I don't know about that, lol. It is simply a waste of time for 99.999% of people. ;-)

                Originally posted by stormcrow View Post
                Why do people even think ZFS is going to take over the world, somehow? Have you even USED it? Good luck getting that beast to work in your dSLR.
                OP wanted something that simply works everywhere. Good luck getting it working on IoT devices, and thanks for quadrupling the cost of those IoT devices with the size of RAM and PSRAM required to mount a ZFS volume to hold one JPEG lol.

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                • #9
                  Originally posted by stormcrow View Post

                  Uh. No ZFS won't meet that requirement for a "simple" pan OS file system. There's nothing simple about OpenZFS. "Simple" means plug it in, copy things over, unplug it. Plug it in the other device, copy from it, unplug it. That's not what ZFS is intended for. ZFS is an enterprise grade filesystem, volume management system designed for data integrity using multi-storage device fail over. That's NOT simple and its management isn't simple! It's exactly what exFAT is intended for between disparate devices.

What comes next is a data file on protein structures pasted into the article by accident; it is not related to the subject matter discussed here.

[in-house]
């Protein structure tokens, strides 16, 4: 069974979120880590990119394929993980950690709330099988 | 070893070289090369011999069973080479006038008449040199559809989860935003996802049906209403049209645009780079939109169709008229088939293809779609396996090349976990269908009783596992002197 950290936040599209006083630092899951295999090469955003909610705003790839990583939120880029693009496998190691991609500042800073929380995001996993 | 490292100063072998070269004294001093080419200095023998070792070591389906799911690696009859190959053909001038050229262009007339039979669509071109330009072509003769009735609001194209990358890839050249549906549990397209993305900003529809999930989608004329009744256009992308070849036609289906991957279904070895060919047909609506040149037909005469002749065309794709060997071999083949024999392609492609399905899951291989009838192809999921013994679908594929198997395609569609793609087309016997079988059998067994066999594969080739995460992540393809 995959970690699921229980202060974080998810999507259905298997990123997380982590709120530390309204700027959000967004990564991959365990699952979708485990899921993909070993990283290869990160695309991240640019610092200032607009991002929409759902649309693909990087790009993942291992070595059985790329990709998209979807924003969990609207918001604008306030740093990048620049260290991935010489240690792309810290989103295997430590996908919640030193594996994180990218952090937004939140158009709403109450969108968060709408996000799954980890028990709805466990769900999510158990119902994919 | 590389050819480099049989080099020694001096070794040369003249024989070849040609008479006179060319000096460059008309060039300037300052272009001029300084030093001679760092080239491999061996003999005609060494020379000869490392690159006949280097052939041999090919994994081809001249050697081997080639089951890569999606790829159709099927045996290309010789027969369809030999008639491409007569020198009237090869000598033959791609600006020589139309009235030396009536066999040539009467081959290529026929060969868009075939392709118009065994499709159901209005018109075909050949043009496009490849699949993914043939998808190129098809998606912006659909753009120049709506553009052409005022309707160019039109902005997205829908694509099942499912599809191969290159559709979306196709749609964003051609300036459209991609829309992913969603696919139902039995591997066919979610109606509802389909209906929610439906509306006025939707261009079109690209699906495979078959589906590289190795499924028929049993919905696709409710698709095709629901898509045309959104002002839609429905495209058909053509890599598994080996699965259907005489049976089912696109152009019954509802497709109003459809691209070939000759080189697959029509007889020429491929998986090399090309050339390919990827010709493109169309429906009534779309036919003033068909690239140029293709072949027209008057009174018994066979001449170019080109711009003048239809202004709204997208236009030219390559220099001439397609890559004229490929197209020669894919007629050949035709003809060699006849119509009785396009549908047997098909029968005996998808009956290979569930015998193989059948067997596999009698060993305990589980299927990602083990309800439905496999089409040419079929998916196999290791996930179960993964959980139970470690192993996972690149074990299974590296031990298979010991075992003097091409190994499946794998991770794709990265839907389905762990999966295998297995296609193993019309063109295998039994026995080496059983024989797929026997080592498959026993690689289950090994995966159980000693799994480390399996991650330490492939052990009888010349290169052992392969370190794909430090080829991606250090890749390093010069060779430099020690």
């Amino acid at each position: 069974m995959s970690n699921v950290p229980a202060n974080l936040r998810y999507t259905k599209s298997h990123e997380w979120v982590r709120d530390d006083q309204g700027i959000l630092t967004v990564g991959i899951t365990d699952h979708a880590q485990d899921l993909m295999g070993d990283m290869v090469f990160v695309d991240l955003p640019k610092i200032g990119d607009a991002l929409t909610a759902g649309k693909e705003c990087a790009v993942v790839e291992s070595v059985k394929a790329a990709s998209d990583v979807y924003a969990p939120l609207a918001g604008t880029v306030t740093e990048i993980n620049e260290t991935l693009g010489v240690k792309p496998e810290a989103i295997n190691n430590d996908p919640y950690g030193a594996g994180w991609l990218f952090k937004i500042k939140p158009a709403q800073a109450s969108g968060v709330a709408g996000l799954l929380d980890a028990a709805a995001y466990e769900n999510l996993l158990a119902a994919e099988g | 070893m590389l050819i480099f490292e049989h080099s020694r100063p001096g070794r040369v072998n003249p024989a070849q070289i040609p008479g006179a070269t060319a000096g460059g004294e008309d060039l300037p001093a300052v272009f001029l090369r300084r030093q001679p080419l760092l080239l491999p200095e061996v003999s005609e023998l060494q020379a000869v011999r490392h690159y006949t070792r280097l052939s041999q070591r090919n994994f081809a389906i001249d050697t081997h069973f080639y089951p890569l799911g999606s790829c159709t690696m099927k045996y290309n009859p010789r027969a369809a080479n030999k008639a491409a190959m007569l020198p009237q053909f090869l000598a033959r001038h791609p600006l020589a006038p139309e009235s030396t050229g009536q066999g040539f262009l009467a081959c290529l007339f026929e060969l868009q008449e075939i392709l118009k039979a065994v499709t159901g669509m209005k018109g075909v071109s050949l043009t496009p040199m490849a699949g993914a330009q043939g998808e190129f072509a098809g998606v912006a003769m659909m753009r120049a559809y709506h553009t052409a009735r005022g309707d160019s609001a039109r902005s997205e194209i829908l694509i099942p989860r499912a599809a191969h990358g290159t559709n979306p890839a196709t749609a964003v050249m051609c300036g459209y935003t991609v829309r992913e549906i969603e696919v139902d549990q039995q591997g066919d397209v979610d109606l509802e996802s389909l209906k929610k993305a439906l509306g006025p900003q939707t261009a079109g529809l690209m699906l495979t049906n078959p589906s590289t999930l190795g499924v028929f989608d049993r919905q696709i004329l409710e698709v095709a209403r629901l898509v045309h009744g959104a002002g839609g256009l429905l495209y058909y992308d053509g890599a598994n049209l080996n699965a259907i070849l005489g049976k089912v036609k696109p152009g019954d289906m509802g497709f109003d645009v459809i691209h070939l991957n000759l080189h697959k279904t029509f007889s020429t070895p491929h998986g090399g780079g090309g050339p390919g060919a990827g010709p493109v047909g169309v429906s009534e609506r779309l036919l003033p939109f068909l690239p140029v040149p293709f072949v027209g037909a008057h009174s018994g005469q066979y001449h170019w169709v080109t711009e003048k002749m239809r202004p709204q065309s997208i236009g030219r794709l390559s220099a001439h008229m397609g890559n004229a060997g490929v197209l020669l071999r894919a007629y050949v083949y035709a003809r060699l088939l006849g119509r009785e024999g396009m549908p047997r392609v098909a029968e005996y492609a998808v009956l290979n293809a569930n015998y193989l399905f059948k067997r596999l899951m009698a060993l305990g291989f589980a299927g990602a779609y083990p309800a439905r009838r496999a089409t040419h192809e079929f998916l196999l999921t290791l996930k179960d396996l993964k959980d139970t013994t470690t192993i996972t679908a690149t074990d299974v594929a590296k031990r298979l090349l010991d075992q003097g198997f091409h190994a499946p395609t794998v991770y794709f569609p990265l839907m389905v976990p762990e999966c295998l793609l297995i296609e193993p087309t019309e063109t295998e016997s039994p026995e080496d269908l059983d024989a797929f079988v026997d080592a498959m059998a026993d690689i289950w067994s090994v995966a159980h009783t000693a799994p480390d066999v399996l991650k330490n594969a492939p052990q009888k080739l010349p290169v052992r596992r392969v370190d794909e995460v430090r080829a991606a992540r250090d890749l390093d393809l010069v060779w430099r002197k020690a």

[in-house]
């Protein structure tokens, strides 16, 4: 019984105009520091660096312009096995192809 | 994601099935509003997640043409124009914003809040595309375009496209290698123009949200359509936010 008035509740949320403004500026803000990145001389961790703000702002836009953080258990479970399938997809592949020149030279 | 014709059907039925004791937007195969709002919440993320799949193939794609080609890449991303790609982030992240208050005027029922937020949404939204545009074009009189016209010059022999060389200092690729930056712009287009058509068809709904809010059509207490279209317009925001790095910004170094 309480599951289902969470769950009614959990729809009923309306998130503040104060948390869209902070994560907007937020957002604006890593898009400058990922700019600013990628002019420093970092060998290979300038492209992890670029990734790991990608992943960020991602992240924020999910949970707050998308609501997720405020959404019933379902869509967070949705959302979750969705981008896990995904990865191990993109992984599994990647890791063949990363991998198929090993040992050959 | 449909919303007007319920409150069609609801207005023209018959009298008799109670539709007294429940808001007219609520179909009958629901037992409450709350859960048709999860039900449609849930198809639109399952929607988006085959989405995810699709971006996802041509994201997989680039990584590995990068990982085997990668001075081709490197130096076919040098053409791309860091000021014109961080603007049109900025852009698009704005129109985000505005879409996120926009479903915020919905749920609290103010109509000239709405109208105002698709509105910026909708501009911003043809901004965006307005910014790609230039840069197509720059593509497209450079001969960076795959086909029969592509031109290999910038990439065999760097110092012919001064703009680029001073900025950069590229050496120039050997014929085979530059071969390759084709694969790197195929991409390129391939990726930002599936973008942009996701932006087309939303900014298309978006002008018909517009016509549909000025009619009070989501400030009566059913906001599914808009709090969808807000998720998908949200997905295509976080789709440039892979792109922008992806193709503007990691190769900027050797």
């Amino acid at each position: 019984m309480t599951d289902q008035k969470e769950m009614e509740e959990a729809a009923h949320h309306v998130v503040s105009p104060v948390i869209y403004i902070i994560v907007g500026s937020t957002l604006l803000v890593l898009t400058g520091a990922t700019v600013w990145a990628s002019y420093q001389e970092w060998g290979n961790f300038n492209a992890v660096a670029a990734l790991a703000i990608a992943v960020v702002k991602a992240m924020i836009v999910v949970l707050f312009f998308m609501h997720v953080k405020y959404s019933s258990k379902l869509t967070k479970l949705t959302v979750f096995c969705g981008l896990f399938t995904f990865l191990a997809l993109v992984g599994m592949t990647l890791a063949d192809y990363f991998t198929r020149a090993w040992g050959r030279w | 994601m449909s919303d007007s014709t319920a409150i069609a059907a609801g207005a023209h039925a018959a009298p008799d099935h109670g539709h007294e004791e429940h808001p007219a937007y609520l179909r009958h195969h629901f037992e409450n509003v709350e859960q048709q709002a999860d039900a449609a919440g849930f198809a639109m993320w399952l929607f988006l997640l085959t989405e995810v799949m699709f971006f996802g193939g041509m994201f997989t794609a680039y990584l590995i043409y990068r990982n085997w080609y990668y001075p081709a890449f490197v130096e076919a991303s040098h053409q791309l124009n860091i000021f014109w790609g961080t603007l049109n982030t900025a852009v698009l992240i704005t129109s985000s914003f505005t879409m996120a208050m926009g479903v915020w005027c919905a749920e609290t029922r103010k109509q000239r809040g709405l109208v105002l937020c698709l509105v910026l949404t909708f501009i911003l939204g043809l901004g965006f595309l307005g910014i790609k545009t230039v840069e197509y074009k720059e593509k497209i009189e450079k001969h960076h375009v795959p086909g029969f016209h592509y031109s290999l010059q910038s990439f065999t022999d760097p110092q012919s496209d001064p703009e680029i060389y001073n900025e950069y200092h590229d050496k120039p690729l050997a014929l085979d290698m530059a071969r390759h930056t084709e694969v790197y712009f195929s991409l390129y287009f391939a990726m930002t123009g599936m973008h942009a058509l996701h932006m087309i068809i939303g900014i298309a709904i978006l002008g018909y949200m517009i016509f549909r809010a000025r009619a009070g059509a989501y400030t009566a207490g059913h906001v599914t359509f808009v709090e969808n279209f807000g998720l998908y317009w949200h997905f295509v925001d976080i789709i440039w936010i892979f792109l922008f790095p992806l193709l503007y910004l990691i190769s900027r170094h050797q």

Why do people even think ZFS is going to take over the world, somehow? Have you even USED it? Good luck getting that beast to work in your dSLR.
                  What's so hard about automating "zpool import -f $pool_on_inserted_disk"? From there it acts like any other file system to copy things over and go from device to device.

                  FWIW, I like the idea of being able to zfs send/recv sd cards.

                  I've used OpenZFS going on seven years. It only gets better and better.

                  I wonder if a new ZFS lite profile, a profile that that has a lot enterprise features disabled, would work in a DSLR? Like the GRUB profile limited even further. Like you said, ZFS has a lot of features. It also allows disabling those features and a systemd unit could be setup to only allow the DSLR to mount zpools with the zfs-lite profile set.

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                  • #10
                    Originally posted by stormcrow View Post

                    That would be exFAT? It's not restricted by 32bit file system and file size limits, and it's usable on all major OSes.
                    Engl is not my native tongue... basically that is what I have meant with this post.